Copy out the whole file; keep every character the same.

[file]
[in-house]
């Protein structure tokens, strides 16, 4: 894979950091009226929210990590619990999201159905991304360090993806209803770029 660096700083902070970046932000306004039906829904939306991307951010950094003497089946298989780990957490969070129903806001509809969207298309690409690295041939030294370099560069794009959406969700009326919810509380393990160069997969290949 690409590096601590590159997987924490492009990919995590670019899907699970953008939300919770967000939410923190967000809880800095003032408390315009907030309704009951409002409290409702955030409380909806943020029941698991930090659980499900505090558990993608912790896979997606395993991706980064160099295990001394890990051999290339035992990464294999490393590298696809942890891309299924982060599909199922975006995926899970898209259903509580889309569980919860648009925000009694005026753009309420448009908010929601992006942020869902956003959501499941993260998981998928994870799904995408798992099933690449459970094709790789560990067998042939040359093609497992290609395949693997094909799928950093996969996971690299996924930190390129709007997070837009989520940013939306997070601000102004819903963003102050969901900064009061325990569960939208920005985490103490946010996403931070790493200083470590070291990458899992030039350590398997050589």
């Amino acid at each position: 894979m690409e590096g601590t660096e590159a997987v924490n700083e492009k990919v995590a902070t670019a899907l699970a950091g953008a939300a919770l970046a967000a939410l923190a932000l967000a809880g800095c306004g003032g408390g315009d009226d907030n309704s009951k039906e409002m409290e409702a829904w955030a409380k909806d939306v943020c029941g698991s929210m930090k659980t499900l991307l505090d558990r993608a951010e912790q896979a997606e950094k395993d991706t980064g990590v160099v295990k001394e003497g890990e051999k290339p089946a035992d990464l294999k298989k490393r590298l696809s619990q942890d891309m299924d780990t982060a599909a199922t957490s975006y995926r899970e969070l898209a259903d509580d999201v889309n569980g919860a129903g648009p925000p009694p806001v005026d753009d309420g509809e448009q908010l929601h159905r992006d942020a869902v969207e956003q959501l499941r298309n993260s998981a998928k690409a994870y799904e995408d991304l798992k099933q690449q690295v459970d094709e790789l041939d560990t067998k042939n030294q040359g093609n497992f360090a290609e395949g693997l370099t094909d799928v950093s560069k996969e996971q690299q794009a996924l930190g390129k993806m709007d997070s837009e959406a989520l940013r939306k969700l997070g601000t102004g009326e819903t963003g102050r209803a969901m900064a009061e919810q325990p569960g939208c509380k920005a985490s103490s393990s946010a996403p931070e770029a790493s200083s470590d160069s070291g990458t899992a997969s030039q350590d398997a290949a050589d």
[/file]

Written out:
[in-house]
């Protein structure tokens, strides 16, 4: 894979950091009226929210990590619990999201159905991304360090993806209803770029 660096700083902070970046932000306004039906829904939306991307951010950094003497089946298989780990957490969070129903806001509809969207298309690409690295041939030294370099560069794009959406969700009326919810509380393990160069997969290949 690409590096601590590159997987924490492009990919995590670019899907699970953008939300919770967000939410923190967000809880800095003032408390315009907030309704009951409002409290409702955030409380909806943020029941698991930090659980499900505090558990993608912790896979997606395993991706980064160099295990001394890990051999290339035992990464294999490393590298696809942890891309299924982060599909199922975006995926899970898209259903509580889309569980919860648009925000009694005026753009309420448009908010929601992006942020869902956003959501499941993260998981998928994870799904995408798992099933690449459970094709790789560990067998042939040359093609497992290609395949693997094909799928950093996969996971690299996924930190390129709007997070837009989520940013939306997070601000102004819903963003102050969901900064009061325990569960939208920005985490103490946010996403931070790493200083470590070291990458899992030039350590398997050589």
């Amino acid at each position: 894979m690409e590096g601590t660096e590159a997987v924490n700083e492009k990919v995590a902070t670019a899907l699970a950091g953008a939300a919770l970046a967000a939410l923190a932000l967000a809880g800095c306004g003032g408390g315009d009226d907030n309704s009951k039906e409002m409290e409702a829904w955030a409380k909806d939306v943020c029941g698991s929210m930090k659980t499900l991307l505090d558990r993608a951010e912790q896979a997606e950094k395993d991706t980064g990590v160099v295990k001394e003497g890990e051999k290339p089946a035992d990464l294999k298989k490393r590298l696809s619990q942890d891309m299924d780990t982060a599909a199922t957490s975006y995926r899970e969070l898209a259903d509580d999201v889309n569980g919860a129903g648009p925000p009694p806001v005026d753009d309420g509809e448009q908010l929601h159905r992006d942020a869902v969207e956003q959501l499941r298309n993260s998981a998928k690409a994870y799904e995408d991304l798992k099933q690449q690295v459970d094709e790789l041939d560990t067998k042939n030294q040359g093609n497992f360090a290609e395949g693997l370099t094909d799928v950093s560069k996969e996971q690299q794009a996924l930190g390129k993806m709007d997070s837009e959406a989520l940013r939306k969700l997070g601000t102004g009326e819903t963003g102050r209803a969901m900064a009061e919810q325990p569960g939208c509380k920005a985490s103490s393990s946010a996403p931070e770029a790493s200083s470590d160069s070291g990458t899992a997969s030039q350590d398997a290949a050589d």